Give sex addicts more help from NHS, says charity

Relate says the addiction can have a ‘crippling effect’ on sufferers’ lives

Russell Brand
Russell Brand is among the celebrities who have talked openly about sex addiction
(Image credit: Getty Images)

Relationship charity Relate is calling for the NHS to offer more help and treatment for sex addicts.

The charity describes the condition as “any sexual activity that feels out of control”, which can include practices such as viewing pornography, masturbation, visiting prostitutes, and experiencing excessive sexual fantasies.

Although some experts have cast doubt over the existence of the disorder, Relate insists that “being sexually addicted is not defined by the activity itself but by the possible negative effect on the individual’s quality of life and on those around them”, which makes it harder to classify the condition.

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Russell Brand and Ozzy Osbourne are among the celebrities who have claimed to suffer from sex addiction.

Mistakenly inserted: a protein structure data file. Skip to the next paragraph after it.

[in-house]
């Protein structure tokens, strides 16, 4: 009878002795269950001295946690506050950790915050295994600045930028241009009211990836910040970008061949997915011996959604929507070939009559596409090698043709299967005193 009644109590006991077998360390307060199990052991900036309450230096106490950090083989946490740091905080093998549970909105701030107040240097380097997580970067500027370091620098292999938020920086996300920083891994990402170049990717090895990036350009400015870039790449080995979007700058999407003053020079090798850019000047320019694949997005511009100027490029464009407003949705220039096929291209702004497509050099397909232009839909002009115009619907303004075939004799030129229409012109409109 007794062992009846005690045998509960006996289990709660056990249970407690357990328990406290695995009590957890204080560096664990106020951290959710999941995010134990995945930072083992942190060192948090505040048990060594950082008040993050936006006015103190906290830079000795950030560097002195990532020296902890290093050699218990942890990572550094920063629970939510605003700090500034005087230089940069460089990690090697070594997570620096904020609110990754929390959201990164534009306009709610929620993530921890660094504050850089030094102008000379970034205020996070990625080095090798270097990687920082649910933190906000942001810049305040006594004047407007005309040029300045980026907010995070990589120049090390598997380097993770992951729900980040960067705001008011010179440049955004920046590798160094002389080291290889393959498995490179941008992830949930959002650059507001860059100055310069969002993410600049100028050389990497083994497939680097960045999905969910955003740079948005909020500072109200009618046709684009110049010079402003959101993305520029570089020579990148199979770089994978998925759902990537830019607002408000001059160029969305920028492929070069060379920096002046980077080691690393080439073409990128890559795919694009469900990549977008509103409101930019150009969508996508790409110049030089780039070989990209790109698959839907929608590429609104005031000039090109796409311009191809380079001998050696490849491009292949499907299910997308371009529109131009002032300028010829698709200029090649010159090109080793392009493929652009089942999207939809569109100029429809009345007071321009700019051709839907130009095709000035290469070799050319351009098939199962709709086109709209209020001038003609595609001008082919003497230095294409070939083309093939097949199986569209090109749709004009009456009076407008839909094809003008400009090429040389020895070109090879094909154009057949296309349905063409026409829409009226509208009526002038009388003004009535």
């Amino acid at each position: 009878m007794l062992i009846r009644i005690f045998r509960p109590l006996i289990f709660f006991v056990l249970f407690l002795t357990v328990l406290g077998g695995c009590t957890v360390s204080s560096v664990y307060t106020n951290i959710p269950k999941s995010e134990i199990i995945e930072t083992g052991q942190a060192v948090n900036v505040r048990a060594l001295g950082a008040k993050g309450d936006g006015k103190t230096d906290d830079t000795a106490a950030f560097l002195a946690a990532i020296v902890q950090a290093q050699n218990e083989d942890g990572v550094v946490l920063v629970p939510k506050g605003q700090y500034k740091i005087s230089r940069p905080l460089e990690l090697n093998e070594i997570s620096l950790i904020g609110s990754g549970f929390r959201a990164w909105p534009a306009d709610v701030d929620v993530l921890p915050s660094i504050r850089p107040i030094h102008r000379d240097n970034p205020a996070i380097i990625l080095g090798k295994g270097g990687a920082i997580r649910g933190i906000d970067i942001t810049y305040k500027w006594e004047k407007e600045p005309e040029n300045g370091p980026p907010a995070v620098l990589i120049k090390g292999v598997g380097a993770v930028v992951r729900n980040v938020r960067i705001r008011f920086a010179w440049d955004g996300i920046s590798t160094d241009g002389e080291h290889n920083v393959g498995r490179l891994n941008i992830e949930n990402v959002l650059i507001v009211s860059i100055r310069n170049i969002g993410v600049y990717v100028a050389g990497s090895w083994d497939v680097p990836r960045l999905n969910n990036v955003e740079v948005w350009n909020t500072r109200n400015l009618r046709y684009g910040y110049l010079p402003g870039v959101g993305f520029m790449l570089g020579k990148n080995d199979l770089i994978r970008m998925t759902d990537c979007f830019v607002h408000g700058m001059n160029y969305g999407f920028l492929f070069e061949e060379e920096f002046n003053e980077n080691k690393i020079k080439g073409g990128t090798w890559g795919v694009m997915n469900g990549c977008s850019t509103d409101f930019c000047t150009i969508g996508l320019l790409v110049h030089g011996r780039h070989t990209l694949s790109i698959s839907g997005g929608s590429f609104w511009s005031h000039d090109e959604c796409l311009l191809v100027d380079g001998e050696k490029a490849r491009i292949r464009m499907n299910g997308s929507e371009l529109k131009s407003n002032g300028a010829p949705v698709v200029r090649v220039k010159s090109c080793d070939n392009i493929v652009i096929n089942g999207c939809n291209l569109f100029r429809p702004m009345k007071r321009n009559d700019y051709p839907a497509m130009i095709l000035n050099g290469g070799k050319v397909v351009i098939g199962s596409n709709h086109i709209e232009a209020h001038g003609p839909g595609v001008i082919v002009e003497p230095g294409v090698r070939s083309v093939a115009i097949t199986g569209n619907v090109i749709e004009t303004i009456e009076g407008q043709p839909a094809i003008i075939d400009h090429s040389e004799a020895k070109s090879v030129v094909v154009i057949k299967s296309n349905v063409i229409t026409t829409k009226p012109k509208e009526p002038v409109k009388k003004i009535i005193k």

Speaking to the BBC, Relate spokesperson Peter Saddington said that while therapy and support for sex addicts is available, most of it is privately run.

“For alcoholics, there is Alcoholics Anonymous, but they can also go to the NHS [which] provides support for people who have alcohol or drug problems,” Saddington said.

“It would be appropriate that [sex addicts] can go to their GP and get support, because it has a crippling effect both on them, on relationships, on their families, their financial situation and their mental health. [Addicts] realise it is causing harm, but they can’t stop and they recognise they need help in changing it.”

A Department of Health and Social Care spokesperson said: “People who think they may have a sex addiction can seek advice and help via NHS Choices, which includes contacts at Relate, Sexaholics Anonymous, SAA [Sex Addicts Anonymous] and ATSAC [the Association for the Treatment of Sexual Addiction and Compulsivity].”

According to the findings of questionnaire completed by 21,058 people since 2013 on the Sex Addiction Help website, 91% of those seeking help for sex addiction were male. A total of 31% were aged between 26 and 35, while 1% were under 16, and 8% over 55.

The World Health Organisation is expected to approve the inclusion of “compulsive sexual behaviour disorder” in its updated International Classification of Diseases (ICD) list in May 2019, the BBC reports.

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